Only a perpetual recursion back to Hume can save the critical spirit of humanity from succumbing to the dark nemesis of its own creation: the dogmatic certainty of belief.
- Jack Patterson
Great little audio book
Where does Hume's Dialogues rank among all the audiobooks you’ve listened to so far?
I used this audiobook to review Hume's important and entertaining dialogue for a class that I am teaching. I can't imagine that someone might select it for pure pleasure or to pass the time, but after giving it a listen, I can recommend it with some reservation for someone who may not have read the book before. It is a true classic, and has to rank as one of the most influential books of the 18th century and is the basis for much modern naturalist philosophy.
Theologians should also read it and be prepared to respond to the intelligent arguments against natural religion generally and intelligent design specifically.
What did you like best about this story?
The dialogue is between three main characters: Cleanthes, an orthodox theist who relies on a version of the teleological argument as a basis for faith; Demea, who expounds a fideist approach to theology, and Philo, a theological skeptic. Each part is played by a different actor, which keeps the dialogue interesting and holds the listener's attention.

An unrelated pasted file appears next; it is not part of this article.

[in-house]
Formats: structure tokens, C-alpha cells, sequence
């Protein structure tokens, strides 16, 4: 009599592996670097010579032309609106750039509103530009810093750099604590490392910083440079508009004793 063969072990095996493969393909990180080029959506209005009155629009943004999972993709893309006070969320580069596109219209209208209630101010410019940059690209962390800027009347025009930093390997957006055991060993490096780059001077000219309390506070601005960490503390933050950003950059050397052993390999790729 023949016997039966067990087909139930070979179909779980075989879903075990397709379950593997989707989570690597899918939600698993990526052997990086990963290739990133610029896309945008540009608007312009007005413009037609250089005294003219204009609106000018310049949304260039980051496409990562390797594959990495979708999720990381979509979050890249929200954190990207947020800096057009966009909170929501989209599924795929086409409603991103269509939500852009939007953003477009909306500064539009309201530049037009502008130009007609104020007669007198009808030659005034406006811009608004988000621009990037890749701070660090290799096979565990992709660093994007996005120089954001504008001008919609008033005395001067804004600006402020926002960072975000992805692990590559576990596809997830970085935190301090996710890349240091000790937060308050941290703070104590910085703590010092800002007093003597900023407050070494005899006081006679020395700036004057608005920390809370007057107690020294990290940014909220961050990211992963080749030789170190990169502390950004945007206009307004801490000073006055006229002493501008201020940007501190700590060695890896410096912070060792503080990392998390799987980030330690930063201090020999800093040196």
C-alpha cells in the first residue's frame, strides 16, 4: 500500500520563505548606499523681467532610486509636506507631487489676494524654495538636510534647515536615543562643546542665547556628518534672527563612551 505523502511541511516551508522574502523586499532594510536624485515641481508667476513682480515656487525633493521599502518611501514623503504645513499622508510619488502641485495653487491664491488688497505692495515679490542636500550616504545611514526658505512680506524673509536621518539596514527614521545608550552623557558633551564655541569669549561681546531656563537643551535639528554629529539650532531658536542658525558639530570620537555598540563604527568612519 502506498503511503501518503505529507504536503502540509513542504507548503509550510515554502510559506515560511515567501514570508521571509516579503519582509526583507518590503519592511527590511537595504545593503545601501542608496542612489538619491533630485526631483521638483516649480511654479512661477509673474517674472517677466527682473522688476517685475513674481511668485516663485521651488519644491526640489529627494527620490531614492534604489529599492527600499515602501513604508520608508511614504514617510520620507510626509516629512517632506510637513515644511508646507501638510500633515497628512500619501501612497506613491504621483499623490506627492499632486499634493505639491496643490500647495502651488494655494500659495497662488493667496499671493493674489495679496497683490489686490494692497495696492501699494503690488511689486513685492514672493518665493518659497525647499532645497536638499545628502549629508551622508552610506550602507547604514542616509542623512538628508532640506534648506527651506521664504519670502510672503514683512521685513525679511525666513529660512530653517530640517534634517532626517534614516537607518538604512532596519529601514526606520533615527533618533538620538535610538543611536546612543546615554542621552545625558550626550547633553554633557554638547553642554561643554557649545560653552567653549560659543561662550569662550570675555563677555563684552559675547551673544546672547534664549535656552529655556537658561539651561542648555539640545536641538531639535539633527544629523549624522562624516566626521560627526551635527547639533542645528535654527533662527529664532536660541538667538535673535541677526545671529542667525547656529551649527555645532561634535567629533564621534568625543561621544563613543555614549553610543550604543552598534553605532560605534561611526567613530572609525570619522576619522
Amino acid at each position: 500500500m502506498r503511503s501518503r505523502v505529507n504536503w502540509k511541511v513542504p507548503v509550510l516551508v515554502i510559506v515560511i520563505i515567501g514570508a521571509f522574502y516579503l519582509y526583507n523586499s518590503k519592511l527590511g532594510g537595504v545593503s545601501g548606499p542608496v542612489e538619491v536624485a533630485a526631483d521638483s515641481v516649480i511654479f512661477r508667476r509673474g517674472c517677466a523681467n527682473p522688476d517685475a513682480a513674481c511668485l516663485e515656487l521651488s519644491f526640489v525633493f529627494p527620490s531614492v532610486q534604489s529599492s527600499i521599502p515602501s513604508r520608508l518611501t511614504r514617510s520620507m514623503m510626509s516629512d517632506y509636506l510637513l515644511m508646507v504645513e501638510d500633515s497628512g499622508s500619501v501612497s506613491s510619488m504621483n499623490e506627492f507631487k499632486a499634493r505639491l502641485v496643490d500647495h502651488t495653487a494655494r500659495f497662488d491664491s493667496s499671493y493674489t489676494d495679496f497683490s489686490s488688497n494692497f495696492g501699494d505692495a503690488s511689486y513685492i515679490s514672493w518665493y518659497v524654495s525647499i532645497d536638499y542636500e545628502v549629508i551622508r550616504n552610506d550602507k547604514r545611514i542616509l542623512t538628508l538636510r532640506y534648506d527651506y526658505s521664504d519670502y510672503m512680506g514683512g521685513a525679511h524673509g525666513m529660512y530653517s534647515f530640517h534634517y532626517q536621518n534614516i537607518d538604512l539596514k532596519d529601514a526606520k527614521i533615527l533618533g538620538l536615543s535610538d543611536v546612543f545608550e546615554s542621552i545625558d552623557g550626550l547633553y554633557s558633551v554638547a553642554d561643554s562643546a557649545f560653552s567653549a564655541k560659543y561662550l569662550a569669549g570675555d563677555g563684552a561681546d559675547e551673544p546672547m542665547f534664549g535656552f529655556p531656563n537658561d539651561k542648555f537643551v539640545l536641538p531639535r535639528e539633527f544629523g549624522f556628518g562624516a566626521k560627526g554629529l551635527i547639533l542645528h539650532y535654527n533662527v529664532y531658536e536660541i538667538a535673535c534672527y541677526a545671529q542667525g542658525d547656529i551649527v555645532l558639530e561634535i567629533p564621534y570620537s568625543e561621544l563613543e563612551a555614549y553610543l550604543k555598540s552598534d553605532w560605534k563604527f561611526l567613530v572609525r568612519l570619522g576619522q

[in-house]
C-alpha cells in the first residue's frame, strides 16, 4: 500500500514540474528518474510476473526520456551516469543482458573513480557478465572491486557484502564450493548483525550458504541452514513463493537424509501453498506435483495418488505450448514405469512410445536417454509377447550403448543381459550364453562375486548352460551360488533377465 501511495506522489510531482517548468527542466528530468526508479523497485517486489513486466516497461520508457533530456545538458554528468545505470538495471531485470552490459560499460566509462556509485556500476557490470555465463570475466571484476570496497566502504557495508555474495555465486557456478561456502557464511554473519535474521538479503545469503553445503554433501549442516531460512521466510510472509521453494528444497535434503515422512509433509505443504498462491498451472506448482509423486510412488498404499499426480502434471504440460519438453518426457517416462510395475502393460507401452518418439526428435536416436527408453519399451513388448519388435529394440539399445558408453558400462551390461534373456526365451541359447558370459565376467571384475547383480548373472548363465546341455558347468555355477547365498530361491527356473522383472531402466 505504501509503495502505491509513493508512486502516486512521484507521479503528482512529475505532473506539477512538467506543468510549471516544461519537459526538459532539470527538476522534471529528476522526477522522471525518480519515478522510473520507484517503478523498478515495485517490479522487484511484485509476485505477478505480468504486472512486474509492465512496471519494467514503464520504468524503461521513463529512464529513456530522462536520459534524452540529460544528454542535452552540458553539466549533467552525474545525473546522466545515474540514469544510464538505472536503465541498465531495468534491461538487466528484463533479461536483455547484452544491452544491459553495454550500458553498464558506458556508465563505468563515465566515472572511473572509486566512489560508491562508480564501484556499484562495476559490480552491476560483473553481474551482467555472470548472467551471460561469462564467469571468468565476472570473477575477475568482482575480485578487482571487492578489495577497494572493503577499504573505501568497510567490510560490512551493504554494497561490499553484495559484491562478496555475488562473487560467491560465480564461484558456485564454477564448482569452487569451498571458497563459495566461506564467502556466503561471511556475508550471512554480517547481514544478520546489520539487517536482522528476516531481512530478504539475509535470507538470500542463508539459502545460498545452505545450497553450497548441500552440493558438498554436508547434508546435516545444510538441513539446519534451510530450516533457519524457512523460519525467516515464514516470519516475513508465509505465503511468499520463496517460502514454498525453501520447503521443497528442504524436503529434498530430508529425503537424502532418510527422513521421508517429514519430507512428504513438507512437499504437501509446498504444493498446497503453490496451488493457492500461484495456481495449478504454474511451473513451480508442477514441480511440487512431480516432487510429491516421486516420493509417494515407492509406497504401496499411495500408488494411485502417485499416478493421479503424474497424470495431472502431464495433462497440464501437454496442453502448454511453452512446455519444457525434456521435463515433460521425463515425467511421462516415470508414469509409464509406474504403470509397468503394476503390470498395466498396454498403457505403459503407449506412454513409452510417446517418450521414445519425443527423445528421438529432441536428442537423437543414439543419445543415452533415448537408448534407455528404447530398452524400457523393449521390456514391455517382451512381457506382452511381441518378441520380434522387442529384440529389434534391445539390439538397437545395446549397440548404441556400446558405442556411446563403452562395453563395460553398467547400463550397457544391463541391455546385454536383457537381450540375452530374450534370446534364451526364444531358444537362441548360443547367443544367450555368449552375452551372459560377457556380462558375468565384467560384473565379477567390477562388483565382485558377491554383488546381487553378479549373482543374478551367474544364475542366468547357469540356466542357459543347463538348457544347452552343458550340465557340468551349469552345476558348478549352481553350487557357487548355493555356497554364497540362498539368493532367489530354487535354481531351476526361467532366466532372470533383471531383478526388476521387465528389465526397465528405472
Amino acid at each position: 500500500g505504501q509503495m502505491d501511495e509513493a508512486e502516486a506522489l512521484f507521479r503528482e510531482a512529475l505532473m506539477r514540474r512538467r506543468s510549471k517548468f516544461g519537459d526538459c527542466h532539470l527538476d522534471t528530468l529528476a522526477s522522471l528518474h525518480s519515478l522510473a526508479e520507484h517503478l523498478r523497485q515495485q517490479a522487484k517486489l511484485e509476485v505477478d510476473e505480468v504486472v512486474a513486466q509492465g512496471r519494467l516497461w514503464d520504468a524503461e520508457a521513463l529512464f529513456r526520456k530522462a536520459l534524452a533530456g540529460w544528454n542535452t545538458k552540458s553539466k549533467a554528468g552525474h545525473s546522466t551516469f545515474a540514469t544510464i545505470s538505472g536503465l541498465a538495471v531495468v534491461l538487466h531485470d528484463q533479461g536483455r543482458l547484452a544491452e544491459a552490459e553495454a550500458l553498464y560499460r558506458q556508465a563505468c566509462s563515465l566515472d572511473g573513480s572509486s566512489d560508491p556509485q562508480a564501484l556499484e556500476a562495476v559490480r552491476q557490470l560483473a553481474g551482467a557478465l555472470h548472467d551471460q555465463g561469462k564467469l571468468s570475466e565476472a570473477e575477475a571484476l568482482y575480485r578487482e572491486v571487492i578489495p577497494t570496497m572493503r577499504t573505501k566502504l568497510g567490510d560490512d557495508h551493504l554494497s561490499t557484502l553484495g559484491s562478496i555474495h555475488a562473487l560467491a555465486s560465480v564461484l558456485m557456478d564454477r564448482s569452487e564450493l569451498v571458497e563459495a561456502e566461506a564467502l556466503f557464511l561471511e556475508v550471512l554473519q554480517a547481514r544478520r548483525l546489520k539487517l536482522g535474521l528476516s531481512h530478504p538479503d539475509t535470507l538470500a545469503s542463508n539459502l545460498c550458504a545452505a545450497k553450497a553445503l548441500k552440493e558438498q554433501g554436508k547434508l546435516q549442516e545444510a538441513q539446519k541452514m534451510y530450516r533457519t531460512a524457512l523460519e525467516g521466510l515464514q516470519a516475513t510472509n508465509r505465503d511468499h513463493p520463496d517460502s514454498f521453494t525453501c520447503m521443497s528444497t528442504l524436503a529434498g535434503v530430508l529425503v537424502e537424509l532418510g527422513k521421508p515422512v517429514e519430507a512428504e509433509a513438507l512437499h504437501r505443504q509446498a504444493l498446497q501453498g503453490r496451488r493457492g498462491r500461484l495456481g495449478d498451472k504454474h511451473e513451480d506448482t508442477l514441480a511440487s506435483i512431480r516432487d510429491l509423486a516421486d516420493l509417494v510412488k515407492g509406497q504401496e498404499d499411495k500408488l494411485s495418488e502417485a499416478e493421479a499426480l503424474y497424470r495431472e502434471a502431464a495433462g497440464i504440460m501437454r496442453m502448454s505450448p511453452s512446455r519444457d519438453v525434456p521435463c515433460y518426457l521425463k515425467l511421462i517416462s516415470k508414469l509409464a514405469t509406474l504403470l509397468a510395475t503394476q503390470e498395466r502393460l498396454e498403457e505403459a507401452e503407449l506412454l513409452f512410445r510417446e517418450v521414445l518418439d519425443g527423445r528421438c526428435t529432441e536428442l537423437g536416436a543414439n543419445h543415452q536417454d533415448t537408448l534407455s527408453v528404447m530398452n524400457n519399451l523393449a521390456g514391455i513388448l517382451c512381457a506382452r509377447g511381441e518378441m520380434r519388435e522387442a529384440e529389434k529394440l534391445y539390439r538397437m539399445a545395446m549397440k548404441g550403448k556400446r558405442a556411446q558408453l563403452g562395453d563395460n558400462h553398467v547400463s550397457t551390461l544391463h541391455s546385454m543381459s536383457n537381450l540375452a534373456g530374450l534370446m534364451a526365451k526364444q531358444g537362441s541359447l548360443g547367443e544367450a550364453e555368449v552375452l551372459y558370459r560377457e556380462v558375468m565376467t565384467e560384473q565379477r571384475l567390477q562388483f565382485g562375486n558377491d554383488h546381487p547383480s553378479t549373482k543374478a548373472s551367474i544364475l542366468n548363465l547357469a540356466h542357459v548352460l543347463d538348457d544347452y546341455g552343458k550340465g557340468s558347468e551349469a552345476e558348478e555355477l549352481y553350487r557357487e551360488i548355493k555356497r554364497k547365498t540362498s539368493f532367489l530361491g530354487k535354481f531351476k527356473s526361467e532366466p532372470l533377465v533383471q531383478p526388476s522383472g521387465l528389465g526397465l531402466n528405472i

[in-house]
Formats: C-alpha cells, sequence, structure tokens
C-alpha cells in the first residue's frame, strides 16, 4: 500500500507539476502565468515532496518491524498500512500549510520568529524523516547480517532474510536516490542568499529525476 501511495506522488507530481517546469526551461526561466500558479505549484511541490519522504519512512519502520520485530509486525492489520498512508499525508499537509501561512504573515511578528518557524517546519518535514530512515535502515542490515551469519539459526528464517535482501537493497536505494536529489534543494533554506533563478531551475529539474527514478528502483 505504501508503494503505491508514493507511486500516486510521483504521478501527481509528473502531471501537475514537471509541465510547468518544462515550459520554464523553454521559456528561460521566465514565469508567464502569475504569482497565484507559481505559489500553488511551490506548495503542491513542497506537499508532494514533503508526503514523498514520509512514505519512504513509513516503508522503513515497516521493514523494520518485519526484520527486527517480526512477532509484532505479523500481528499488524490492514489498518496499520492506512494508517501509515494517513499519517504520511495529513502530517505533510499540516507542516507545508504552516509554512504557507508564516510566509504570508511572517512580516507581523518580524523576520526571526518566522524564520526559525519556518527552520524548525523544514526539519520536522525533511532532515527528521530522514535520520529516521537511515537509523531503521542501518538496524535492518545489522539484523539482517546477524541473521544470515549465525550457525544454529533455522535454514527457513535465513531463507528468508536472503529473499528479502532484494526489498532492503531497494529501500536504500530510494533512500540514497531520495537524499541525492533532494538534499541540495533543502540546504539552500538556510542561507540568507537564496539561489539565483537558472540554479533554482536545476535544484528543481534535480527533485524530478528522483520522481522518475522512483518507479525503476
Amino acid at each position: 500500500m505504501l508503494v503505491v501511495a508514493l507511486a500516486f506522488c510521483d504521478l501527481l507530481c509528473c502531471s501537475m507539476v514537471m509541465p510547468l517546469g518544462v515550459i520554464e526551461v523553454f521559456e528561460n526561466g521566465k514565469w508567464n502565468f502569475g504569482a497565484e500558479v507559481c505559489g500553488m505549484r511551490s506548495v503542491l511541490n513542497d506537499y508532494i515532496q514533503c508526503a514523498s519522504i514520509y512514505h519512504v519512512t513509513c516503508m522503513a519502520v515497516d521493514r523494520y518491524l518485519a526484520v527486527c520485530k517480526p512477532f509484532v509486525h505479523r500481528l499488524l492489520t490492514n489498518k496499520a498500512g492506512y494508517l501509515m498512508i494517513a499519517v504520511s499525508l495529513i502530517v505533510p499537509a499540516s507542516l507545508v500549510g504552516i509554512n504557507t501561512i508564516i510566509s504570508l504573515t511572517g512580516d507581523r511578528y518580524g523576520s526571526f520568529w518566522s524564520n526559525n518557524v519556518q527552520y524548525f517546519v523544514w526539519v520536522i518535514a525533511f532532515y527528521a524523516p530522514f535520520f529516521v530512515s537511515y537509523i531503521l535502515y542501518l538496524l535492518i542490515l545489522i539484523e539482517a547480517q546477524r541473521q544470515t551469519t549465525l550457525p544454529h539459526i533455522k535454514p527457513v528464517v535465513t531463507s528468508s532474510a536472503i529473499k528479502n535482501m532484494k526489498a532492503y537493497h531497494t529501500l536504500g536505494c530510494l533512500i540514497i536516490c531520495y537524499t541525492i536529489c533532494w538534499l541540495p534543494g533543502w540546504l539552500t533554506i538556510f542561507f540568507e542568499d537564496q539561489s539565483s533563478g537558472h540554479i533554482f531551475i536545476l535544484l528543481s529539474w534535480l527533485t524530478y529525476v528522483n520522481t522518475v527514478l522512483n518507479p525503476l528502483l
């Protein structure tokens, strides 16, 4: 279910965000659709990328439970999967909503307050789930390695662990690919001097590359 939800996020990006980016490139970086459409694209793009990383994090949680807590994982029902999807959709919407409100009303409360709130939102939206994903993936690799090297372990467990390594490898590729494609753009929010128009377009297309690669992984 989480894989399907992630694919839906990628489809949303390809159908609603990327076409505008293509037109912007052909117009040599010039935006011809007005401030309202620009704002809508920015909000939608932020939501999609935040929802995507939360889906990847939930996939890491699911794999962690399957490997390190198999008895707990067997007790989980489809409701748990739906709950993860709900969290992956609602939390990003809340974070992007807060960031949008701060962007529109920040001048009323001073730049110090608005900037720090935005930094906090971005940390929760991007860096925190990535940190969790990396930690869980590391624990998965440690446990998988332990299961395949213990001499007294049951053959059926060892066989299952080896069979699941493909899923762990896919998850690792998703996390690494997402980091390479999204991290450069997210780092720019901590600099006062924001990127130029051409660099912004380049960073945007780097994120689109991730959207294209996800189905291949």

Any additional comments?
So now the bad news. The dialogue, lets say roughly three parts, is recorded out of order. This is a near fatal flaw, as you will hear the end of the dialogue and then in the next session the three are back continuing the conversation. Audible should have the studio who produced the book fix the problem, and it's worth the fix, because the dialogue is so good!
6 people found this helpful
IT IS NOT UNABRIDGED!!!
Any additional comments?
The performance is good. It is a wonderful piece of literature and philosophy. But the audiobook ends with Part 9. Where are the remaining three parts? Do we forget what "unabridged" means?
3 people found this helpful
A little too loose, &amp; poorly divided
Would you say that listening to this book was time well-spent? Why or why not?
Great book, not the best reading of it for philosophic purposes. A simple problem: chapters are divided into 2-3 minute segments. I can't figure out what principle is used--it's not at every change in speaker. But it certainly is not divided into the chapters Hume divided the text into--frustrating when I want to find the corresponding passage in my book & mark it & consider it. A more egregious problem: the narrator ADDS things. This ranges from sighs, chuckles, and grunts to the occasional "oh!", "indeed" or "thank you." It's distracting when I know these additions are not there, and it's downright frustrating when I don't know whether what is being said is from Hume's pen or the narrator's mind.
Would you be willing to try another one of Ray Childs’s performances?
No! I hate to see what he does with Plato, where the little details are even more important, and might be more easily confused for lines of the actual dialogue.